Dr Subodh Kumar Singh was 13 when his father, Gyan Singh, died of a heart attack. “The untimely death of our father was probably due to the inadequate medical treatment at the hospital,” he says.
Hailing from Varanasi, Uttar Pradesh, Dr Subodh is the youngest among the four children. He recalls that his brothers were compelled to quit their education and earn a living for the family, thus putting them through a difficult childhood.
“We started selling homemade candles, soaps and goggles on streets and in local shops. My father was a clerk at the railway department, and my eldest brother received a job on compassionate grounds. The gratuity received after my father’s death and my brother’s income went into repaying our debts. But this was not enough to run a family,” he tells The Better India.
Dr Subodh says, however, his elder brothers ensured that he resumed his studies and did not compromise on his ambitions of becoming a doctor.
Doctor For a Cause
“I tried my best to do justice to my brothers’ sacrifice. During my Class 10 examinations, I worked at a general store and cooked for the family while managing my studies. Our mother kept ill, so the entire responsibility of the family came on the four of us,” he says.
The financial support from his brothers allowed him to pursue medical education. In 1983, he cleared the Armed Forces Medical College (AFMC, Pune), Banaras Hindu University (BHU-PMT) and Uttar Pradesh state Combined Pre Medical Test (CPMT). He chose to study at the Institute of Medical Sciences affiliated with BHU and aid his widowed mother.
“Further, I completed my post graduation in general surgery and specialised in plastic surgery,” he says.
However, Dr Subodh wanted to become a professor in a medical college but could not find a vacancy. “I started my practice in 1993, and in 2004 I established a small hospital G S Memorial, as a tribute to my father,” he informs.
Dr Subodh says that his difficult childhood prompted him to contribute to this social cause. “My childhood gave me the strength to build resilience and develop an understanding for people who undergo a daily struggle. The hardships made me perceive their emotions and relate to them. Becoming a doctor put me in a position to help many. I wanted to make the lives of the less privileged people better,” he says.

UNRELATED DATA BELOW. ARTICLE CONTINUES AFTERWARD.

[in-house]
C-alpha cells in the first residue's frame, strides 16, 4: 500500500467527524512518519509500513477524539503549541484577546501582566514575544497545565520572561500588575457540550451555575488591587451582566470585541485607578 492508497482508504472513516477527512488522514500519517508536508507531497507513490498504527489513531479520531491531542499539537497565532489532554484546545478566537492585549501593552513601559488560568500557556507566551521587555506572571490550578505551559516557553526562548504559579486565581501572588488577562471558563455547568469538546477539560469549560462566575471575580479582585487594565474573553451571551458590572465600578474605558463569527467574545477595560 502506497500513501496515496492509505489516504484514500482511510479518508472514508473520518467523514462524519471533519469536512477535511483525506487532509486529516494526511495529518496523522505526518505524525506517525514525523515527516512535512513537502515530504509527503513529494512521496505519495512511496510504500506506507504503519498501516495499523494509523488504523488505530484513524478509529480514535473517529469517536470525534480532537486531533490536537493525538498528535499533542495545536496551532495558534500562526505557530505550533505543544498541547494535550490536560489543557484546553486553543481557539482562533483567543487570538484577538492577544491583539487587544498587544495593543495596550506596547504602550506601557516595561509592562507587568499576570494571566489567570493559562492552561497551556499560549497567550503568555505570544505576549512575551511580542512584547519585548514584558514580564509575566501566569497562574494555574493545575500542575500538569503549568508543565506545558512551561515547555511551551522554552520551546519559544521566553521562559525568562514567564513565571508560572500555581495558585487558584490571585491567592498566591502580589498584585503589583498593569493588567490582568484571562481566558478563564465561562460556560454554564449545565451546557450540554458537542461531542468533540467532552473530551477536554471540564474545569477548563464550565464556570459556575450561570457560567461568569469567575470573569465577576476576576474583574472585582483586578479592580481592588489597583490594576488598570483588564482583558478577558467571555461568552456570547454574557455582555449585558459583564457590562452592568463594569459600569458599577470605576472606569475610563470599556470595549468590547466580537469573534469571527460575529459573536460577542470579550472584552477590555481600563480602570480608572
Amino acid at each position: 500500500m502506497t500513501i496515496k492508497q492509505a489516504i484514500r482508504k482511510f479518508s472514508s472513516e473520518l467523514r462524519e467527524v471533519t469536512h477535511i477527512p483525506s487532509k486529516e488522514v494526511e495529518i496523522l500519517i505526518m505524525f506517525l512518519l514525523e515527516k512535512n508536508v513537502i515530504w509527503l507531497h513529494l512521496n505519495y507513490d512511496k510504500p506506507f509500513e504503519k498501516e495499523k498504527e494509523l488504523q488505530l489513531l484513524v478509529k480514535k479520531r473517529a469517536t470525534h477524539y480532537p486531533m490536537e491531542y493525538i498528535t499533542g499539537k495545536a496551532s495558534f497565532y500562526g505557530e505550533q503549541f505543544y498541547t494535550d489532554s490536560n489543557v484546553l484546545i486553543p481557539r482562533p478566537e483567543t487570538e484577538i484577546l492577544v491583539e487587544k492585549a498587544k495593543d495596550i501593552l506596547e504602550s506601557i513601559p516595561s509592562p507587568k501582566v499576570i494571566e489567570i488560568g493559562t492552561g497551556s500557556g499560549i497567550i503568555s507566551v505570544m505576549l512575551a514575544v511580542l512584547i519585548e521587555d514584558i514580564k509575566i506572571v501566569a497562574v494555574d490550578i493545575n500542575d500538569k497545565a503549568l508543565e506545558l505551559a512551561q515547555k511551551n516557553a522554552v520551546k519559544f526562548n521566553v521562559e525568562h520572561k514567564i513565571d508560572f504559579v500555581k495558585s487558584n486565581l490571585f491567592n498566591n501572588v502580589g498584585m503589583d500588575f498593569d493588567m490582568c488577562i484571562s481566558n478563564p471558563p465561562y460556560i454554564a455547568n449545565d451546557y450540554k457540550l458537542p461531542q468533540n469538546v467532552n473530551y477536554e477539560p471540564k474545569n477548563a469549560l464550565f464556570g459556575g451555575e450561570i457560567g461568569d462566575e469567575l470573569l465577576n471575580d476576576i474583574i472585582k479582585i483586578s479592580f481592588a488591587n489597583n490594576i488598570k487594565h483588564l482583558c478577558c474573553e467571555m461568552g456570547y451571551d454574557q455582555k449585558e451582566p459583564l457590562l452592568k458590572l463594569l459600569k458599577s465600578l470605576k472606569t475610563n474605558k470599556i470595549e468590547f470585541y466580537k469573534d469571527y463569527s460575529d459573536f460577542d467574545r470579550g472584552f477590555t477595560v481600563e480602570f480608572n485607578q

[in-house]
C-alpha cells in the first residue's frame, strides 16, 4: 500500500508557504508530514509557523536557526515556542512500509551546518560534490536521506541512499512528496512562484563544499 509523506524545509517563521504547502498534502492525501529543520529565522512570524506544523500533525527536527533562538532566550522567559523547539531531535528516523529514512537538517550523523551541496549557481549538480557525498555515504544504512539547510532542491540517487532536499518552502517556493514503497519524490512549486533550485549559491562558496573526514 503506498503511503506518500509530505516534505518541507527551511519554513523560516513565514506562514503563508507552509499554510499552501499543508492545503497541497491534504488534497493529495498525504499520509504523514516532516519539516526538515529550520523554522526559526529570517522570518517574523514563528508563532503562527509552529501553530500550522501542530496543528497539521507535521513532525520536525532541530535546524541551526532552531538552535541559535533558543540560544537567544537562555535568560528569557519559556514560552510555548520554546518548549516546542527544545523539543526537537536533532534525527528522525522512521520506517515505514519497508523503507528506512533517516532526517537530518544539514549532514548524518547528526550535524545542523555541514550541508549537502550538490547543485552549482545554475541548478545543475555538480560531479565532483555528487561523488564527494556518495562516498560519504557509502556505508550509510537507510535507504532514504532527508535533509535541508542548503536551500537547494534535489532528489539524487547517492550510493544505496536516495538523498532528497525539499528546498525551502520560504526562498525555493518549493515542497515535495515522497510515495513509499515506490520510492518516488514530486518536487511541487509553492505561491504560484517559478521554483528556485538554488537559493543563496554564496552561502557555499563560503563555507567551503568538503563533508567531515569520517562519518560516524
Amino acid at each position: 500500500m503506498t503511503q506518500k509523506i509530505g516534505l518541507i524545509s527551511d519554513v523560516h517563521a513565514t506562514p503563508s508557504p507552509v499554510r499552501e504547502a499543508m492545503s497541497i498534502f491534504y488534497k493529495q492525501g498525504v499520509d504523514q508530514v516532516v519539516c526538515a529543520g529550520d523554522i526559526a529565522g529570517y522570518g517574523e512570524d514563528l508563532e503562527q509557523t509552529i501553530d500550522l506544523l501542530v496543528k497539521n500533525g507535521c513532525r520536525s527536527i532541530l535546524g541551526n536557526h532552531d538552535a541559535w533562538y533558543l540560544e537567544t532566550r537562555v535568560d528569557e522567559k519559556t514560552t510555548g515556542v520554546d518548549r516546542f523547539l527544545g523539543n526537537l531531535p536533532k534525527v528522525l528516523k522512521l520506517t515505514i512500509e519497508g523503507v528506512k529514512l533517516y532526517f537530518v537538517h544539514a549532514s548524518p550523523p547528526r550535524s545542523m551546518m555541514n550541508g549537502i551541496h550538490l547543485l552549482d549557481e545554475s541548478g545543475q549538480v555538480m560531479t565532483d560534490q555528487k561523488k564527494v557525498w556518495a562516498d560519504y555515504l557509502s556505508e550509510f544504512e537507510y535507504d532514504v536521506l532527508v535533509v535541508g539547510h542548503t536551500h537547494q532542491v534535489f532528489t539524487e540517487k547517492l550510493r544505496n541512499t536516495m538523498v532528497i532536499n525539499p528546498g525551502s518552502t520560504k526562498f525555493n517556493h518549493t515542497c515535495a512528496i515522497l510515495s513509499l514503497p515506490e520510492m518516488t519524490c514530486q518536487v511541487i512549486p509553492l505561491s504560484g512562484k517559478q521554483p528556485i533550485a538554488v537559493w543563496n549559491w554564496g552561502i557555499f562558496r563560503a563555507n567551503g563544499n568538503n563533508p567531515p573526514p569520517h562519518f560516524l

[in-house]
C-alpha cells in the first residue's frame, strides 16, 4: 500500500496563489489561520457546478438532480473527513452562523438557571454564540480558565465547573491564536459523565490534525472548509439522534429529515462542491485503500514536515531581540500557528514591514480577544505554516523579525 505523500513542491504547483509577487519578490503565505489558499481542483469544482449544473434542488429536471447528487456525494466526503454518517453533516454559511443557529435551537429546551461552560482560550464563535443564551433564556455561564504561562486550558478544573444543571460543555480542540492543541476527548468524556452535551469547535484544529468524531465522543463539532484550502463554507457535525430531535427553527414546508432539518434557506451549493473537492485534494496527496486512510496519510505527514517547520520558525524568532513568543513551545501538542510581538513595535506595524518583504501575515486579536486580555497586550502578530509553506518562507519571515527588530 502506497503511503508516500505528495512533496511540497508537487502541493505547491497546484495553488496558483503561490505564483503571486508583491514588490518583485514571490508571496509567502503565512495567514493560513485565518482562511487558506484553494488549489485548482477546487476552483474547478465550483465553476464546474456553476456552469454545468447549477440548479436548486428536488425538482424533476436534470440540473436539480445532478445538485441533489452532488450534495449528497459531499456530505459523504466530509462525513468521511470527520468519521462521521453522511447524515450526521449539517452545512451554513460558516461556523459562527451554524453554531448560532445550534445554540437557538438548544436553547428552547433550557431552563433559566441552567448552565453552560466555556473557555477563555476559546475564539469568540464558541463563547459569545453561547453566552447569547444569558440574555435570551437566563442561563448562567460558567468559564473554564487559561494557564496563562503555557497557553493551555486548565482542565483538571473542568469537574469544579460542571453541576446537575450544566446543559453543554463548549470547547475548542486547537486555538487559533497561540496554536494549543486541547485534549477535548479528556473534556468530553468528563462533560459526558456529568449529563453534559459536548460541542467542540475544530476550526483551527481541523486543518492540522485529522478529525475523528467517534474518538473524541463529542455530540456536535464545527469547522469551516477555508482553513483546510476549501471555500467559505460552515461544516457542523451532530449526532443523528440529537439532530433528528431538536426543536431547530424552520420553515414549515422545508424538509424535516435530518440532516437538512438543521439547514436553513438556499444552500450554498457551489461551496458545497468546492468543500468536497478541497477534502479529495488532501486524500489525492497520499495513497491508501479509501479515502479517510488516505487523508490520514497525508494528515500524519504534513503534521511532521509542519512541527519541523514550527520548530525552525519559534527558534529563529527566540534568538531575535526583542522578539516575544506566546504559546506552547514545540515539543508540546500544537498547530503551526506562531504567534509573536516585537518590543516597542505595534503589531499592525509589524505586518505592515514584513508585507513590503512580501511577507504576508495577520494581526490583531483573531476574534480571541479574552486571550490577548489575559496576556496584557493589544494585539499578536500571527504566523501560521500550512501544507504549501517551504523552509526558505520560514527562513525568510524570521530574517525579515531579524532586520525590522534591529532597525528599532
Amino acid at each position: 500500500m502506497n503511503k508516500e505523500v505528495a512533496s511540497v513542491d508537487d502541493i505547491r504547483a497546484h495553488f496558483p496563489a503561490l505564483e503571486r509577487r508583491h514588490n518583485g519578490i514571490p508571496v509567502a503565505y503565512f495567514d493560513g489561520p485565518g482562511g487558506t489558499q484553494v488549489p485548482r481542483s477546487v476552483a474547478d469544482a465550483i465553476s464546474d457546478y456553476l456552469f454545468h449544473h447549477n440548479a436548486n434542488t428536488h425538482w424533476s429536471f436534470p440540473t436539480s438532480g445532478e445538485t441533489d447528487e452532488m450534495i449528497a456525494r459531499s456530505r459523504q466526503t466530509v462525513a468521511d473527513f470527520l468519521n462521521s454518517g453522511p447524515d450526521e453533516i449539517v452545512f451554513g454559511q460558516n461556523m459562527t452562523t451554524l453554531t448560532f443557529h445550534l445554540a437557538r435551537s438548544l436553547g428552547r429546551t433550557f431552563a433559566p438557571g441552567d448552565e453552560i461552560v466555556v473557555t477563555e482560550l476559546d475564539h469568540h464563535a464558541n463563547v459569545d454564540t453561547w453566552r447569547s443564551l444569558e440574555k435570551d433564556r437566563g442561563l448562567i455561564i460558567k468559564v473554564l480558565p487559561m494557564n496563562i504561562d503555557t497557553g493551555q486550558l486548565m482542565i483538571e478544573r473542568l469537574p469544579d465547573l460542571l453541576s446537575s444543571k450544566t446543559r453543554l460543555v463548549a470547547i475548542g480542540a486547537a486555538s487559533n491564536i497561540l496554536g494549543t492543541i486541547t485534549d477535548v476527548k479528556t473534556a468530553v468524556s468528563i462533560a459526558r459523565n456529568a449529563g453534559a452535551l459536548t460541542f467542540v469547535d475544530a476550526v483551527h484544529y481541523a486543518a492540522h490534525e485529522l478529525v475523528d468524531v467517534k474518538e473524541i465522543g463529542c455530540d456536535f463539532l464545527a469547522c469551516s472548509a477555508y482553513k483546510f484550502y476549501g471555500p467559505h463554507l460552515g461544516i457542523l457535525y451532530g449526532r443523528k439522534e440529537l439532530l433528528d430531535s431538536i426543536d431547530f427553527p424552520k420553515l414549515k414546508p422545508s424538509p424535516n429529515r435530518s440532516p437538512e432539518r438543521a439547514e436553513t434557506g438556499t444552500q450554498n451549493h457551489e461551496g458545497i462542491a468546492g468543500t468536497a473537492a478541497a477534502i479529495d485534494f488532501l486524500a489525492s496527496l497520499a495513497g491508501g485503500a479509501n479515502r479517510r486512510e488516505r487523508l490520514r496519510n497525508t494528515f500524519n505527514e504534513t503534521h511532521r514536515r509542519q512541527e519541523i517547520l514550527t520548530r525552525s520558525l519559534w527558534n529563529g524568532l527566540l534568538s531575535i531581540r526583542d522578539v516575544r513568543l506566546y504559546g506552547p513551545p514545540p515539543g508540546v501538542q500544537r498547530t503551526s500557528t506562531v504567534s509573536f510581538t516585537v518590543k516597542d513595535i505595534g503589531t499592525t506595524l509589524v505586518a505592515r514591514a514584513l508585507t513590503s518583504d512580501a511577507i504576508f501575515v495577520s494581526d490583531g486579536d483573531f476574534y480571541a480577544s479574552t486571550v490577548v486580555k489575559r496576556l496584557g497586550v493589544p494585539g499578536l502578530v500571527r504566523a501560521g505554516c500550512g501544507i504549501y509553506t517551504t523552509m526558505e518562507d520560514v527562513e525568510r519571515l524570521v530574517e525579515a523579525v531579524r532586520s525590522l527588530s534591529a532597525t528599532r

The 56-year-old started organising free medical camps for patients after realising that babies born with cleft lips needed a lot of help. “Having a cleft lip comes with many difficulties. Being a plastic surgeon, I could help the children,” he adds.
Dr Subodh shares that babies with cleft lips find it difficult to breastfeed. “These babies cannot access milk as required. Many die due to malnourishment and often have their growth stunted. The children find it difficult to use the tongue to speak, causing speech problems,” he says, adding that the deformity also leads to ear infections.
“To explain in simple terms, a pipe between the throat and ear is responsible for controlling the air pressure. Cleft palate deformity affects the structure leading to fluid accumulation and growth of unwanted bacteria that leads to ear infections and often perforation of the eardrum. This leads to partial deafness,” Dr Subodh says.
He further explains that individuals with cleft lips also undergo a social stigma. “The children often drop out of school due to their speech or being bullied. They find it challenging to seek jobs or find acceptance. On many occasions, the mother is blamed, cursed and abandoned for conceiving a child with a cleft lip. It also has psychological effects on parents. But surgery can solve it all,” he says.